- NormalEstimator
     - PlaneAnnotator
     - PointCloudClusterExtractor
     - ClusterMerger
     - Cluster3DGeometryAnnotator
     - PrimitiveShapeAnnotator
     - ClusterColorHistogramCalculator
     - MyFirstAnnotator
     - MySecondAnnotator
     - DrawResultImage
     - ObjectIdentityResolution
     - StorageWriter
   CollectionReader:
     camera_config_files: ['config_mongodb_example.ini']
   RegionFilter:
     enabel_change_detection: false
   ClusterColorHistogramCalculator:
     semantic_label: true
   StorageWriter:
     storagedb: 'ScenesAnnotated'
     multi_cam: false

Run the modified pipeline, no need to play the bagfile anymore:

roslaunch rs_ease_fs rs.launch ae:=my_demo

Notice that the execution will continue to loop and never stop. This is because the configuration file for playing back data from the mongo database is set to loop infinitely. You can stop execution any time from the terminal by pressing ``Ctrl+C`.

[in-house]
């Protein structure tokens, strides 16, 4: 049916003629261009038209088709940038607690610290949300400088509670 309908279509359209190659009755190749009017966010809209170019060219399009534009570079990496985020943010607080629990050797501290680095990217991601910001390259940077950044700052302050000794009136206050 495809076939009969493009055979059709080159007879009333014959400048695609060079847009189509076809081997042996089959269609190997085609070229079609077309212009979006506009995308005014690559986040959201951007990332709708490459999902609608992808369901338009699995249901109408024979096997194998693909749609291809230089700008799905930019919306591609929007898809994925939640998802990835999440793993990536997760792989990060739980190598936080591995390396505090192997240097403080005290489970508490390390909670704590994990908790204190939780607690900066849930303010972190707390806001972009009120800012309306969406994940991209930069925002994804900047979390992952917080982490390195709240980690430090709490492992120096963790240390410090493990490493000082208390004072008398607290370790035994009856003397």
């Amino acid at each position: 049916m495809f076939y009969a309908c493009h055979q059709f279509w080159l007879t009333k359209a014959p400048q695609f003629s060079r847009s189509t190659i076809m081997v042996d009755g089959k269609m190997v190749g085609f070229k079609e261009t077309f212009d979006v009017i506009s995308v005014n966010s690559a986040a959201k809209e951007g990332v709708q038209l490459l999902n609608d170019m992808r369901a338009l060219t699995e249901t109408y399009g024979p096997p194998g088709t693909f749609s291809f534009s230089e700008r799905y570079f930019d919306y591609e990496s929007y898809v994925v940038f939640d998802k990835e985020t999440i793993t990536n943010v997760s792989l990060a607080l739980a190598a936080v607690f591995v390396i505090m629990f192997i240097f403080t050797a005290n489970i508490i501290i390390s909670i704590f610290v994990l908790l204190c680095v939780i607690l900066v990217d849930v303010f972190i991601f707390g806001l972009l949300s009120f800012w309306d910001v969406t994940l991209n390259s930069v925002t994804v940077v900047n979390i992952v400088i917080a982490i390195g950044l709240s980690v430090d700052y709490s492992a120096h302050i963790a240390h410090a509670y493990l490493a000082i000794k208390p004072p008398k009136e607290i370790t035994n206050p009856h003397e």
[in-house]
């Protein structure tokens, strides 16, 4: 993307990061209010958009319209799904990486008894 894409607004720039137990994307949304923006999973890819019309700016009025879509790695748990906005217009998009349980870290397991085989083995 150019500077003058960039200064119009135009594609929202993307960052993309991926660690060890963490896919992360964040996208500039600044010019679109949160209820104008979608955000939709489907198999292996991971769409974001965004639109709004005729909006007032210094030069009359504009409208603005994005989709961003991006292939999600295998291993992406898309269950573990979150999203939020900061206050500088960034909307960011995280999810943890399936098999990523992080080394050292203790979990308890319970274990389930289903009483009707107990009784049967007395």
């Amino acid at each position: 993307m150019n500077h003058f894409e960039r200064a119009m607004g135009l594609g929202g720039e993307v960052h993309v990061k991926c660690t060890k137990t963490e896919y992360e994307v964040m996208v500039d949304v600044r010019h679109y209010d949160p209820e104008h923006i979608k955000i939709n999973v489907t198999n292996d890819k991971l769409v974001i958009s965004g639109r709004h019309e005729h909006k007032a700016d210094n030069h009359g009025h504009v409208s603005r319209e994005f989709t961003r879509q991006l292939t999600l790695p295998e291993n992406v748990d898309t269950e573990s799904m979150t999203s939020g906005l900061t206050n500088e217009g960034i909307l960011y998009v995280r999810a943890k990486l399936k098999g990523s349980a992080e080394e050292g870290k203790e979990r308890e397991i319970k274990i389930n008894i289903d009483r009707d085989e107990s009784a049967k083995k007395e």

Inspect the results in the mongodb. Optionally you can turn off looping in the configuration file, so execution halts once all frames have been processed:

mongo
show dbs
use ScenesAnnotated
db.scene.count()

Congrats, you have just logged everything that RoboSherlock has done. Next you will see how this data can be visualized and used to retrain perception.

II.2 Adapting capabilities based on logs

Now that you have seen how to run a pipeline, and how to modify it, let’s see how you can use the logged data to create a better detector. Start with inspecting the results and extracting data from the logs with the purpose of retraining detection components.

RoboSherlock offers a web-frontend for interaction. In a new terminal run: